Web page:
People who (like the liquidators and Trotsky) ignore or falsify this twenty years’ history of the ideological struggle in the working-class movement do tremendous harm to the workers.

A worker who takes an anythingarian attitude towards the history of his own movement cannot be considered class-conscious. Of all the capitalist countries, Russia is one of the most backward and most petty bourgeois. That is why the mass working-class movement gave rise to a petty-bourgeois, opportunist wing in that movement, not by chance, but inevitably.

The progress made during these twenty years in ridding the working-class movement of the influence of the bourgeoisie, of the influence of Economism and of liquidationism, has been tremendous. For the first time, a real, proletarian foundation for a real Marxist party is being securely laid. It is generally admitted, even the opponents of the Pravdists   are compelled to admit—the facts compel them to admit it!—that among class-conscious workers the Pravdists constitute the overwhelming majority. What the Marxist “plenum” of January 1910 recognised theoretically (that liquidationism is “bourgeois influence on the proletariat”), the class-conscious workers have been putting into practice during the past four years; they have secured practical recognition of it by weakening the liquidators, by removing them from office, by reducing liquidationism to a group of legal, opportunist publicists standing outside the mass working-class movement.

During this twenty-year-old conflict of ideas the working-class movement in Russia has been growing in scope and strength and steadily maturing. It has defeated Economism; the flower of the class-conscious proletariat have sided with the Iskrists. At every decisive stage in the revolution they have left the Mensheviks in the minority: even Levitsky himself has had to admit that the masses of the workers sided with the Bolsheviks.

And, finally, it has now defeated liquidationism and, as a result, has taken the correct road of the broad struggle—illumined by Marxist theory and summed up in uncurtailed slogans—of the advanced class for the advanced historical aims of mankind.


[1] Why do we say “on very many points”? Because Plekhanov occupied a special position, and departed from Menshevism many times: (1) at the 1903 Congress Plekhanov fought the opportunism of the Mensheviks; (2) after the Congress Plekhanov edited Nos. 46–51 of Iskra, also in opposition to the Mensheviks; (3) in 1904 Plekhanov defended Axelrod’s plan for a Zemstvo campaign in such a way that he passed over its chief mistakes in silence; (4) in the spring of 1905 Plekhanov left the Mensheviks; (5) in 1906, after the dissolution of the First Duma, the stand Plekhanov took was not at all a Menshevik one (see Proletary,[3] August 1906); (present edition, Vol. 11, pp. 179–83.—Ed.); (6) at the London Congress in 1907—as Cherevanin relates—Plekhanov opposed the “organisational anarchism” of the Mensheviks. One must know these facts in order to understand why the Menshevik Plekhanov so long and so resolutely fought liquidationism and denounced it. —Lenin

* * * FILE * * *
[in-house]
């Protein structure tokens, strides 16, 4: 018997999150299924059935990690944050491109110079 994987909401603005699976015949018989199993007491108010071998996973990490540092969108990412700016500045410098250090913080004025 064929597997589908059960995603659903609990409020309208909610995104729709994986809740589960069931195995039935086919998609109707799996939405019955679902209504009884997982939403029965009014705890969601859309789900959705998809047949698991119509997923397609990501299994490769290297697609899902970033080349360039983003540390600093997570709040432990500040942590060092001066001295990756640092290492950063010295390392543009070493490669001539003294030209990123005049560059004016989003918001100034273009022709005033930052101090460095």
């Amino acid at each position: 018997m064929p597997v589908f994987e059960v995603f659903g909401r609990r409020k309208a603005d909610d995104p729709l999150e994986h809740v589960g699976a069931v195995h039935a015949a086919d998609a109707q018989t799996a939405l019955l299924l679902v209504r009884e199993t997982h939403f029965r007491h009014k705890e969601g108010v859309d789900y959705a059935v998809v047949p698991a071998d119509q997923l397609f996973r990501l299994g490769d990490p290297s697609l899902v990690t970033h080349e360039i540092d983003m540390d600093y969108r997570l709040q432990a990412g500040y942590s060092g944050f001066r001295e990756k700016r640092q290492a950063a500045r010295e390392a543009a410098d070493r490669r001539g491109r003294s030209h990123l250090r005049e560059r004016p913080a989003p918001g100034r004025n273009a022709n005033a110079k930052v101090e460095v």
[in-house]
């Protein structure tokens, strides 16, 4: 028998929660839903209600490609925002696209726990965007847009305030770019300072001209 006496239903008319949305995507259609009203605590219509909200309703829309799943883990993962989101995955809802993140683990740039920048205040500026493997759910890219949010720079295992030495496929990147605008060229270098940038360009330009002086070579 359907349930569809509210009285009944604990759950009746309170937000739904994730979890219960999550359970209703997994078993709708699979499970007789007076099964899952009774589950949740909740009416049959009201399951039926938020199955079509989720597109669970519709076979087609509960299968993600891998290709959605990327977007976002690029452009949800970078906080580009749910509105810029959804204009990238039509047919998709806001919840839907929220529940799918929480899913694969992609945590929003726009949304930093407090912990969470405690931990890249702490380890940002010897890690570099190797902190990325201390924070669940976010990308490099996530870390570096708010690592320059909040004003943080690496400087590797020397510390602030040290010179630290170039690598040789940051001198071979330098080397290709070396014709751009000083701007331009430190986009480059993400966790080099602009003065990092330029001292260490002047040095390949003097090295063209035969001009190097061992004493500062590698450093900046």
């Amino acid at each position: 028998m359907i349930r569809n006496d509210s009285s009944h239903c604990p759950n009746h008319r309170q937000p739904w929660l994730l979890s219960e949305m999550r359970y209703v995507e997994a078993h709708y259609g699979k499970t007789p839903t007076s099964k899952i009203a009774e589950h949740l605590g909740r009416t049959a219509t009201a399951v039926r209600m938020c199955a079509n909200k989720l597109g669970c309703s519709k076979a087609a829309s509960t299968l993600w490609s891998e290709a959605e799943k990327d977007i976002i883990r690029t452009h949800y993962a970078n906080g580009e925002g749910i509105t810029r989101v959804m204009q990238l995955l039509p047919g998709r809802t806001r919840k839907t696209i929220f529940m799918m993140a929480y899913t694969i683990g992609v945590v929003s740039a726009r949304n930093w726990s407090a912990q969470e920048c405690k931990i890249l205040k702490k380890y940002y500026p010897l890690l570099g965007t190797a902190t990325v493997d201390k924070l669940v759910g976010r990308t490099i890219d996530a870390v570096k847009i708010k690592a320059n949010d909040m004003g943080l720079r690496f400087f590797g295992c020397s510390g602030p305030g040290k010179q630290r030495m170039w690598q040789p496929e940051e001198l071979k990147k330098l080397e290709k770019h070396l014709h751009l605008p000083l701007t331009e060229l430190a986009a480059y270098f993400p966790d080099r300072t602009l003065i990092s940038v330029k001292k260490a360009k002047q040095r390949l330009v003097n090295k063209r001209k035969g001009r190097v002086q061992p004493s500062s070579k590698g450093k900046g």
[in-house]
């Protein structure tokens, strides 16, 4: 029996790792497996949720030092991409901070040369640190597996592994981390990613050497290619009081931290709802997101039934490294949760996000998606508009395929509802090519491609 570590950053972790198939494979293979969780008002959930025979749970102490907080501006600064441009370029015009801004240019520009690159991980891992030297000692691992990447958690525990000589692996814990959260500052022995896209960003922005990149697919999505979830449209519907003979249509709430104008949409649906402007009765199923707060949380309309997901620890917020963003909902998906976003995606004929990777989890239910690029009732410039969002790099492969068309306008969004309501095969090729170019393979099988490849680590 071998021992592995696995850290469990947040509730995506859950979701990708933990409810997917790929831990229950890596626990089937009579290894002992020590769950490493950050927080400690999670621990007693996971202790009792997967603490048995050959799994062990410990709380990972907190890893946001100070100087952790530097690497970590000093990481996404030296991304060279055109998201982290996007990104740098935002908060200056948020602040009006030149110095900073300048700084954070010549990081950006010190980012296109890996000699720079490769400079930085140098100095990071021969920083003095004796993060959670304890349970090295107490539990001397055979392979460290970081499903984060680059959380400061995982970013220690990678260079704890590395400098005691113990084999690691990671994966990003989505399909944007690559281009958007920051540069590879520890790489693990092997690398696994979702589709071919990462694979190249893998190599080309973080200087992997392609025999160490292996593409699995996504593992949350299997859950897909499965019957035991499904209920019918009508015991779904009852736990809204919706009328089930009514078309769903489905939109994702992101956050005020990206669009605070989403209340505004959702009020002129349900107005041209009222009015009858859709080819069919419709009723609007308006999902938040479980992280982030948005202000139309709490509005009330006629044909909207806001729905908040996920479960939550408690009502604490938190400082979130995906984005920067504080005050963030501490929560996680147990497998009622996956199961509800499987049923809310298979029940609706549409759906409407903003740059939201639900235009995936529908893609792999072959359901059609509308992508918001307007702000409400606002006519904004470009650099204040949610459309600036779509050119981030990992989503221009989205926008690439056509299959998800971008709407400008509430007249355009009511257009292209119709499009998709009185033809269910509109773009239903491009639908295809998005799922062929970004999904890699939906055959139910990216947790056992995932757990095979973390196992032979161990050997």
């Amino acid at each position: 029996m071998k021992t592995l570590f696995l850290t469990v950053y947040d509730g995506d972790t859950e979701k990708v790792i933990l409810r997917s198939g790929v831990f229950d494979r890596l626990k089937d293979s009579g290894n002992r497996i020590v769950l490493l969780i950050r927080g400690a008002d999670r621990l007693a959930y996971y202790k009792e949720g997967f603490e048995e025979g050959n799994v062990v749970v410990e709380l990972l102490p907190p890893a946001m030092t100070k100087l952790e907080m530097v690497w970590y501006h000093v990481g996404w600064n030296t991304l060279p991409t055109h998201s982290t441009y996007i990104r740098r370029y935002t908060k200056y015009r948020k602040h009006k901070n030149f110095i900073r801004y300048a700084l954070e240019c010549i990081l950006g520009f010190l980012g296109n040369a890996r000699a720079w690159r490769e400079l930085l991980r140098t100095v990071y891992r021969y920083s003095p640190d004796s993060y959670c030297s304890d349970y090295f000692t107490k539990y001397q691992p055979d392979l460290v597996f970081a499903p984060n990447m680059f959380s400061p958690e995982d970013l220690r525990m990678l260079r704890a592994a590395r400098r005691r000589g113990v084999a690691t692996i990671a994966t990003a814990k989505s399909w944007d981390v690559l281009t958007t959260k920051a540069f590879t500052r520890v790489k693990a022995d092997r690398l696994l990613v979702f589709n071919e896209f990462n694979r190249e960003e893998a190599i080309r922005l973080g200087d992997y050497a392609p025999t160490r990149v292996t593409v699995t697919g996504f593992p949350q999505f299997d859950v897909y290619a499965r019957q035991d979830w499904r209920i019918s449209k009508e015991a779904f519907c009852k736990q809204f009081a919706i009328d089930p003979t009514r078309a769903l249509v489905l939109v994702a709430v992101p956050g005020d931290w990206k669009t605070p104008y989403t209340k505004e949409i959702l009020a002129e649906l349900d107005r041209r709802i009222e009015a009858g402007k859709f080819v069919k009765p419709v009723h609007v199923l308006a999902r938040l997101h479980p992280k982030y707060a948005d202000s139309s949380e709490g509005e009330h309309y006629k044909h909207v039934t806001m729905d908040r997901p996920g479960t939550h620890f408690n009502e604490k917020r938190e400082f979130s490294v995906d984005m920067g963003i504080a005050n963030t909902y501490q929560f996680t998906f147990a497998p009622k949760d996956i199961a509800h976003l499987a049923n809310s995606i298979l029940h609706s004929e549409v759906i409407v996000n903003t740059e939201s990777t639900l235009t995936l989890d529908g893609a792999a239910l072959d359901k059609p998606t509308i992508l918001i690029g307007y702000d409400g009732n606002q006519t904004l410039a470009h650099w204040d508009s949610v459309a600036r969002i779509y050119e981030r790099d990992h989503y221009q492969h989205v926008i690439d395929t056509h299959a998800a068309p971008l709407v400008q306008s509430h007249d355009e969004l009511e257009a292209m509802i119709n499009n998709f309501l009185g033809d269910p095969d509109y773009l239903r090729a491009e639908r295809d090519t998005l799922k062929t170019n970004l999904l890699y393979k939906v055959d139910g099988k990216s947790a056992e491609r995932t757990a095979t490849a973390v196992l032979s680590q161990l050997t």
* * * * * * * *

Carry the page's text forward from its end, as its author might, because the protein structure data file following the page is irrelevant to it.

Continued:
[2] This refers to the Fifth Conference of the R.S.D.L.P. (the All-Russia Conference 1908). (See Note 52.)

[3] Proletary (The Proletarian)—a Bolshevik illegal newspaper, published from August 21 (September 3), 1906 to November 28 (December 11), 1909 under the editorship of Lenin. Fifty issues were published. Active collaborators on the paper were M. F. Vladimirsky, V. V. Vorovsky, I. F. Dubrovinsky, A. V. Lunacharsky and others. The first twenty issues were prepared for the press and set up in Vyborg, but as conditions for the publication of an illegal organ in Russia became extremely difficult, further publication was transferred abroad (Geneva and Paris).

Proletary was virtually the Central Organ of the Bolsheviks. Most of the work on the paper was done by Lenin, several of whose articles appeared in a most every issue. Proletary published over a hundred articles and paragraphs by Lenin an the most important issues of the revolutionary struggle of the working class. The paper dealt with tactical and political questions of general interest and carried reports on the activities of the Central Committee of the R.S.D.L.P., the decisions of conferences and plenary meetings of the C.C., letters of the C.C. on various questions of Party activities, and a number of other documents. A supplement to No. 46 of the newspaper published a report on the conference of the extended Editorial Board of Proletary, as well as the resolutions of that meeting, which was held in Paris on June 8--17 (21–30), 1909. The newspaper was in close touch with the local Party organisations.

During the years of the Stolypin reaction Proletary played an outstanding role in safeguarding and strengthening the Bolshevik organisations, in fighting the liquidators, otzovists, ultimatumists and god-builders.

Publication of the newspaper ceased in 1910 in accordance with the decision of the January Plenum of the C.C. of the R.S.D.L.P.